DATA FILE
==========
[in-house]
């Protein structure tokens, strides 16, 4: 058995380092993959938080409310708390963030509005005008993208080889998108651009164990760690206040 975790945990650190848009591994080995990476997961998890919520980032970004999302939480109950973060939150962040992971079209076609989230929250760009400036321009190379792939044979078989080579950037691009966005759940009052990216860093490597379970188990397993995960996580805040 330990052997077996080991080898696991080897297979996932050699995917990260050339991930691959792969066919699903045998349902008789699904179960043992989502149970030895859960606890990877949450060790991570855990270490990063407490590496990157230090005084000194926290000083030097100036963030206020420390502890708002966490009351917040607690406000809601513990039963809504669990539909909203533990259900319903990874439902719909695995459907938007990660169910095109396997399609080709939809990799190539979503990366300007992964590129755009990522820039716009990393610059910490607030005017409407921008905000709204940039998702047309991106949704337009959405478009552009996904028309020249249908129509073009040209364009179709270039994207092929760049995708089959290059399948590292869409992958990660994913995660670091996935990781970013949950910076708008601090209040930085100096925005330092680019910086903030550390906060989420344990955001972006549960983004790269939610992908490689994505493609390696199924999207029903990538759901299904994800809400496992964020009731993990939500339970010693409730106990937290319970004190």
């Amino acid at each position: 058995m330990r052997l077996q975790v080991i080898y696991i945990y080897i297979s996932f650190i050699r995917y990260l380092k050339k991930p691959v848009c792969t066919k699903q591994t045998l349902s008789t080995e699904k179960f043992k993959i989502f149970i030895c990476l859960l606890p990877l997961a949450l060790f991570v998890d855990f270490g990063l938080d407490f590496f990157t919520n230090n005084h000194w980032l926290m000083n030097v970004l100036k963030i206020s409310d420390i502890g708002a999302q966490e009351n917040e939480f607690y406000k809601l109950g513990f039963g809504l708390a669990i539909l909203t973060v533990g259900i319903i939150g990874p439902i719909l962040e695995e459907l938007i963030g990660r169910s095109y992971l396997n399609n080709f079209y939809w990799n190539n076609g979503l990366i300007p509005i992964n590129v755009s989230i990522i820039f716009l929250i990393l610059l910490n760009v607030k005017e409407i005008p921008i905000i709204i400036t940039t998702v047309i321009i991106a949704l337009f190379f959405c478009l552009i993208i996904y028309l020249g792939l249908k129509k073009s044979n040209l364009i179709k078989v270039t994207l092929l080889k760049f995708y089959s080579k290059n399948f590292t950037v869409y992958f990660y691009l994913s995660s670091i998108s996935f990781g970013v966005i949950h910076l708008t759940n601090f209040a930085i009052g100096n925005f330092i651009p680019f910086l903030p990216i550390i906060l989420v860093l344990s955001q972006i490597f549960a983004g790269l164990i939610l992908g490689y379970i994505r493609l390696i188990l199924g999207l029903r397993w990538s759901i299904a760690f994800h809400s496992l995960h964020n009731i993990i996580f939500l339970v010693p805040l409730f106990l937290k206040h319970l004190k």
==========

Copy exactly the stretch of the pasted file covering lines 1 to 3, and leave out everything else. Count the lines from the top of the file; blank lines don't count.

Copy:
[in-house]
């Protein structure tokens, strides 16, 4: 058995380092993959938080409310708390963030509005005008993208080889998108651009164990760690206040 975790945990650190848009591994080995990476997961998890919520980032970004999302939480109950973060939150962040992971079209076609989230929250760009400036321009190379792939044979078989080579950037691009966005759940009052990216860093490597379970188990397993995960996580805040 330990052997077996080991080898696991080897297979996932050699995917990260050339991930691959792969066919699903045998349902008789699904179960043992989502149970030895859960606890990877949450060790991570855990270490990063407490590496990157230090005084000194926290000083030097100036963030206020420390502890708002966490009351917040607690406000809601513990039963809504669990539909909203533990259900319903990874439902719909695995459907938007990660169910095109396997399609080709939809990799190539979503990366300007992964590129755009990522820039716009990393610059910490607030005017409407921008905000709204940039998702047309991106949704337009959405478009552009996904028309020249249908129509073009040209364009179709270039994207092929760049995708089959290059399948590292869409992958990660994913995660670091996935990781970013949950910076708008601090209040930085100096925005330092680019910086903030550390906060989420344990955001972006549960983004790269939610992908490689994505493609390696199924999207029903990538759901299904994800809400496992964020009731993990939500339970010693409730106990937290319970004190």
């Amino acid at each position: 058995m330990r052997l077996q975790v080991i080898y696991i945990y080897i297979s996932f650190i050699r995917y990260l380092k050339k991930p691959v848009c792969t066919k699903q591994t045998l349902s008789t080995e699904k179960f043992k993959i989502f149970i030895c990476l859960l606890p990877l997961a949450l060790f991570v998890d855990f270490g990063l938080d407490f590496f990157t919520n230090n005084h000194w980032l926290m000083n030097v970004l100036k963030i206020s409310d420390i502890g708002a999302q966490e009351n917040e939480f607690y406000k809601l109950g513990f039963g809504l708390a669990i539909l909203t973060v533990g259900i319903i939150g990874p439902i719909l962040e695995e459907l938007i963030g990660r169910s095109y992971l396997n399609n080709f079209y939809w990799n190539n076609g979503l990366i300007p509005i992964n590129v755009s989230i990522i820039f716009l929250i990393l610059l910490n760009v607030k005017e409407i005008p921008i905000i709204i400036t940039t998702v047309i321009i991106a949704l337009f190379f959405c478009l552009i993208i996904y028309l020249g792939l249908k129509k073009s044979n040209l364009i179709k078989v270039t994207l092929l080889k760049f995708y089959s080579k290059n399948f590292t950037v869409y992958f990660y691009l994913s995660s670091i998108s996935f990781g970013v966005i949950h910076l708008t759940n601090f209040a930085i009052g100096n925005f330092i651009p680019f910086l903030p990216i550390i906060l989420v860093l344990s955001q972006i490597f549960a983004g790269l164990i939610l992908g490689y379970i994505r493609l390696i188990l199924g999207l029903r397993w990538s759901i299904a760690f994800h809400s496992l995960h964020n009731i993990i996580f939500l339970v010693p805040l409730f106990l937290k206040h319970l004190k």